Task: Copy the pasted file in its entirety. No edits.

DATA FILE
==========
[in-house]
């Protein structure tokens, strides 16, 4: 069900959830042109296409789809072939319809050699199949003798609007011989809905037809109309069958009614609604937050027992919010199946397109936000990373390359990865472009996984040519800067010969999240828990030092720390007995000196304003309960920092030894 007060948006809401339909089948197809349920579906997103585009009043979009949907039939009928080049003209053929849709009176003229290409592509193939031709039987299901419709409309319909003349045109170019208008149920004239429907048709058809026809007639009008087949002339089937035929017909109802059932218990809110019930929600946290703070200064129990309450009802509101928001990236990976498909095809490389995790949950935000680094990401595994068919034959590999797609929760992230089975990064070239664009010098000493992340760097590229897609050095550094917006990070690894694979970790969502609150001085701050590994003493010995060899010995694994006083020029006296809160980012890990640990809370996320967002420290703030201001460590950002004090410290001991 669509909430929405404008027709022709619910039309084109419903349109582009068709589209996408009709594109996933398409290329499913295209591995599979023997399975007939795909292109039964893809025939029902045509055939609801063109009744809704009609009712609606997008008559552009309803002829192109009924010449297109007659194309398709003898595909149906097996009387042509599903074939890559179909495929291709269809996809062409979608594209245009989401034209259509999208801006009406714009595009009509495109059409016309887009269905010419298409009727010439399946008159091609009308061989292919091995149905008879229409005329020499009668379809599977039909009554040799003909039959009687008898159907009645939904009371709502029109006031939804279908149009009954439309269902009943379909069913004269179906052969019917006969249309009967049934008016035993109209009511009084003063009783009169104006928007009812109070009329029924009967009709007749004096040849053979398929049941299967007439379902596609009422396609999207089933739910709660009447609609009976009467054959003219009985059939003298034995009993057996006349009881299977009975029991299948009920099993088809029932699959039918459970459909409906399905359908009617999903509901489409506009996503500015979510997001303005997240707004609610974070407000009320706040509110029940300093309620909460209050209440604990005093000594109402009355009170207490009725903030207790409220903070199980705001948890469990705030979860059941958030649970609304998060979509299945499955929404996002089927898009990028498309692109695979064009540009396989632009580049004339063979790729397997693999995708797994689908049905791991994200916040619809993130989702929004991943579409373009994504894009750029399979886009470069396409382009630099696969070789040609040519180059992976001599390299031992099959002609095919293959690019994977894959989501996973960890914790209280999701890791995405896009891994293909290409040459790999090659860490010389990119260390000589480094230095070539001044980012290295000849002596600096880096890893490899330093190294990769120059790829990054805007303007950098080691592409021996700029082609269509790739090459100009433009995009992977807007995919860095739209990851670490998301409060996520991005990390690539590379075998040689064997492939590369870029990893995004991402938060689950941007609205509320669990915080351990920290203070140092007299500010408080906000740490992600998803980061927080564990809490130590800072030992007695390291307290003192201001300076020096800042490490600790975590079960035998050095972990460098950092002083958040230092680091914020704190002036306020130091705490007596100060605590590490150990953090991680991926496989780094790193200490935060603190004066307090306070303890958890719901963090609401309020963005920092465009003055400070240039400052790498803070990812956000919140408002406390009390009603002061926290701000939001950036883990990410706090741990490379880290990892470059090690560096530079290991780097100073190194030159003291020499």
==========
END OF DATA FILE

[in-house]
């Protein structure tokens, strides 16, 4: 069900959830042109296409789809072939319809050699199949003798609007011989809905037809109309069958009614609604937050027992919010199946397109936000990373390359990865472009996984040519800067010969999240828990030092720390007995000196304003309960920092030894 007060948006809401339909089948197809349920579906997103585009009043979009949907039939009928080049003209053929849709009176003229290409592509193939031709039987299901419709409309319909003349045109170019208008149920004239429907048709058809026809007639009008087949002339089937035929017909109802059932218990809110019930929600946290703070200064129990309450009802509101928001990236990976498909095809490389995790949950935000680094990401595994068919034959590999797609929760992230089975990064070239664009010098000493992340760097590229897609050095550094917006990070690894694979970790969502609150001085701050590994003493010995060899010995694994006083020029006296809160980012890990640990809370996320967002420290703030201001460590950002004090410290001991 669509909430929405404008027709022709619910039309084109419903349109582009068709589209996408009709594109996933398409290329499913295209591995599979023997399975007939795909292109039964893809025939029902045509055939609801063109009744809704009609009712609606997008008559552009309803002829192109009924010449297109007659194309398709003898595909149906097996009387042509599903074939890559179909495929291709269809996809062409979608594209245009989401034209259509999208801006009406714009595009009509495109059409016309887009269905010419298409009727010439399946008159091609009308061989292919091995149905008879229409005329020499009668379809599977039909009554040799003909039959009687008898159907009645939904009371709502029109006031939804279908149009009954439309269902009943379909069913004269179906052969019917006969249309009967049934008016035993109209009511009084003063009783009169104006928007009812109070009329029924009967009709007749004096040849053979398929049941299967007439379902596609009422396609999207089933739910709660009447609609009976009467054959003219009985059939003298034995009993057996006349009881299977009975029991299948009920099993088809029932699959039918459970459909409906399905359908009617999903509901489409506009996503500015979510997001303005997240707004609610974070407000009320706040509110029940300093309620909460209050209440604990005093000594109402009355009170207490009725903030207790409220903070199980705001948890469990705030979860059941958030649970609304998060979509299945499955929404996002089927898009990028498309692109695979064009540009396989632009580049004339063979790729397997693999995708797994689908049905791991994200916040619809993130989702929004991943579409373009994504894009750029399979886009470069396409382009630099696969070789040609040519180059992976001599390299031992099959002609095919293959690019994977894959989501996973960890914790209280999701890791995405896009891994293909290409040459790999090659860490010389990119260390000589480094230095070539001044980012290295000849002596600096880096890893490899330093190294990769120059790829990054805007303007950098080691592409021996700029082609269509790739090459100009433009995009992977807007995919860095739209990851670490998301409060996520991005990390690539590379075998040689064997492939590369870029990893995004991402938060689950941007609205509320669990915080351990920290203070140092007299500010408080906000740490992600998803980061927080564990809490130590800072030992007695390291307290003192201001300076020096800042490490600790975590079960035998050095972990460098950092002083958040230092680091914020704190002036306020130091705490007596100060605590590490150990953090991680991926496989780094790193200490935060603190004066307090306070303890958890719901963090609401309020963005920092465009003055400070240039400052790498803070990812956000919140408002406390009390009603002061926290701000939001950036883990990410706090741990490379880290990892470059090690560096530079290991780097100073190194030159003291020499």